World Library  
Flag as Inappropriate
Email this Article

Joseph Wolpe

Joseph Wolpe (20 April 1915 in Johannesburg, South Africa – 4 December 1997 in Los Angeles) was a South African psychiatrist, one of the most influential figures in Behavior Therapy.

Wolpe grew up in South Africa, attending Parktown Boys' High School and obtaining his M.D. from the University of the Witwatersrand.

In 1956 Wolpe was awarded a Ford Fellowship and spent a year at Stanford University in the Center for Behavioral Sciences, subsequently returning to South Africa but permanently moving to the United States in 1960 when he accepted a position at the University of Virginia.

In 1965 Wolpe accepted a position at Temple University.[1][2]

One of the most influential experiences in Wolpe’s life was when he enlisted in the South African army as a medical officer. Wolpe was entrusted to treat soldiers who were diagnosed with what was then called "war neurosis" but today is known as post traumatic stress disorder. The mainstream treatment of the time for soldiers was drug therapy. Doctors would use a type of "truth serum" to get soldiers to talk about their experiences. It was believed that by having the soldiers talk about their experiences openly it would effectively cure their neurosis. However, this was not the case.[3] It was this lack of successful treatment outcomes that forced Wolpe, once a dedicated follower of Freud, to question psychoanalytic therapy and search for more effective treatments options.[4] Wolpe is most well known for his Reciprocal Inhibition techniques,[5] the most heralded being Systematic Desensitization, which revolutionized behavioral therapy. A Review of General Psychology survey, published in 2002, ranked Wolpe as the 53rd most cited psychologist of the 20th century.[6]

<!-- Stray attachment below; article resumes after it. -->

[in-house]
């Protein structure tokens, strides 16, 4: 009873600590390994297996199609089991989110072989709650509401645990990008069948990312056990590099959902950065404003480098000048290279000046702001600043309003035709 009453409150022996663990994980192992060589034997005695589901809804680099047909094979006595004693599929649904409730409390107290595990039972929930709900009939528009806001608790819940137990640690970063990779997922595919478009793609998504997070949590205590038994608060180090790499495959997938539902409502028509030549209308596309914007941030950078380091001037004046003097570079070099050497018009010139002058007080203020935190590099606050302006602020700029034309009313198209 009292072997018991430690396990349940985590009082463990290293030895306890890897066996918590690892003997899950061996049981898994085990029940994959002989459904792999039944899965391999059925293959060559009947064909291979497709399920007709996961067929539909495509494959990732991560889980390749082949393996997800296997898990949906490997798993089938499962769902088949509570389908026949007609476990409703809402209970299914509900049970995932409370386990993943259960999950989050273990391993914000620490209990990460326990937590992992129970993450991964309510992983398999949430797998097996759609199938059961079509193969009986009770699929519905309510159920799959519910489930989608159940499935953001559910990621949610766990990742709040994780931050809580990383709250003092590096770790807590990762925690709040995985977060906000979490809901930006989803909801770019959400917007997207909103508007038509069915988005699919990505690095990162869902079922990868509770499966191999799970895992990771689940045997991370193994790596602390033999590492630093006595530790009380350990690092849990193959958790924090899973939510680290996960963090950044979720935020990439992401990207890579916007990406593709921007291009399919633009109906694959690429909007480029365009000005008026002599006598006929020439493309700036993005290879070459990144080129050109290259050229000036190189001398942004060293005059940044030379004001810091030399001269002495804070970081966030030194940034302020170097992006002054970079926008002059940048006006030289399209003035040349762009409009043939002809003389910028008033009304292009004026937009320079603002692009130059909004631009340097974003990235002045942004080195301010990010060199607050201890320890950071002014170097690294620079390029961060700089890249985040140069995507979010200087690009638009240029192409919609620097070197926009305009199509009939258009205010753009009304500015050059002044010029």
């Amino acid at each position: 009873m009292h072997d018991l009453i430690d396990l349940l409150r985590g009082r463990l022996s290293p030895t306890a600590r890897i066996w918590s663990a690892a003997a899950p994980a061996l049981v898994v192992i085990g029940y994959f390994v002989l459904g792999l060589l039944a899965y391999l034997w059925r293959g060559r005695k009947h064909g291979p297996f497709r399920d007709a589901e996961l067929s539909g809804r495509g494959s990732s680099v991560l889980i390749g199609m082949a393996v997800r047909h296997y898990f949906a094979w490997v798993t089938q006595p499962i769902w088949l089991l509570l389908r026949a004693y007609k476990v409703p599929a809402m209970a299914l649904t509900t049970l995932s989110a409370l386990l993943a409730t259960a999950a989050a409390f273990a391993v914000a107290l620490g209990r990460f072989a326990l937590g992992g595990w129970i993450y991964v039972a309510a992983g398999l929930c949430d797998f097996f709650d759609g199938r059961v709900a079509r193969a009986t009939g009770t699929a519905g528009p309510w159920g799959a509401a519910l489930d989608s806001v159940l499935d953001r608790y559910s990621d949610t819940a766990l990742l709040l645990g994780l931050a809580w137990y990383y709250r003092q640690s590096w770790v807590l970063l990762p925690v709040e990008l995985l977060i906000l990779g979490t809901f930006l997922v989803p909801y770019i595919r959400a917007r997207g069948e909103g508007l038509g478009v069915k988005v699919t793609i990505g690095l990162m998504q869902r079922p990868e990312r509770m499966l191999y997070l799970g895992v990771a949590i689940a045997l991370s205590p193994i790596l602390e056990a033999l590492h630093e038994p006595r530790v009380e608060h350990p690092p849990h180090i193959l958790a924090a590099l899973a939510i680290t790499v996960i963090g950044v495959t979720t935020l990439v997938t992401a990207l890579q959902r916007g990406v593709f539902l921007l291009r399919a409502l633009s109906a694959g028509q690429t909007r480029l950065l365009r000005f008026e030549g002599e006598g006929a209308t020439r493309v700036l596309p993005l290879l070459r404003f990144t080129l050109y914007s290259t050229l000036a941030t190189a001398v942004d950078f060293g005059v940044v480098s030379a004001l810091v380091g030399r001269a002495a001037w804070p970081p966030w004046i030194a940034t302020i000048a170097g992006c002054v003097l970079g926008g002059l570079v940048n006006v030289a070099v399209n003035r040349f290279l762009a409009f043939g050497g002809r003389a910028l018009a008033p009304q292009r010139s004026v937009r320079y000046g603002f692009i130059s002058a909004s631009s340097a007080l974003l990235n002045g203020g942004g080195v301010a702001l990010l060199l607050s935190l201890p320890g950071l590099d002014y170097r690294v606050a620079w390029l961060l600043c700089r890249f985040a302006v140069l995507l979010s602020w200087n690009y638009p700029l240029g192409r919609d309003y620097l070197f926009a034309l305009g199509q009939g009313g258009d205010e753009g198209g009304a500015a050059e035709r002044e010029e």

• Reciprocal inhibition 1
  • Systematic desensitization 2
  • Achievements 3
  • References 4
  • Bibliography 5

Reciprocal inhibition

In Wolpe’s search for a more effective way in treating anxiety he developed different reciprocal inhibition techniques, utilizing assertiveness training. Reciprocal inhibition can be defined as anxiety being inhibited by a feeling or response that is not compatible with the feeling of anxiety. Wolpe first started using eating as a response to inhibited anxiety in the laboratory cats. He would offer them food while presenting a conditioned fear stimulus.[7] After his experiments in the laboratory he applied reciprocal inhibition to his clients in the form of assertiveness training. The idea behind assertiveness training was that you could not be angry or aggressive while simultaneously anxious at same time.[8] Importantly, Wolpe believed that these techniques would lessen the anxiety producing association. Assertiveness training proved especially useful for clients who had anxiety about social situations. However, assertiveness training did have a potential flaw in the sense that it could not be applied to other kinds of phobias. Wolpe’s use of reciprocal inhibition led to his discovery of systematic desensitization. He believed that facing your fears did not always result in overcoming them but rather lead to frustration. According to Wolpe, the key to overcoming fears was "by degrees."[9]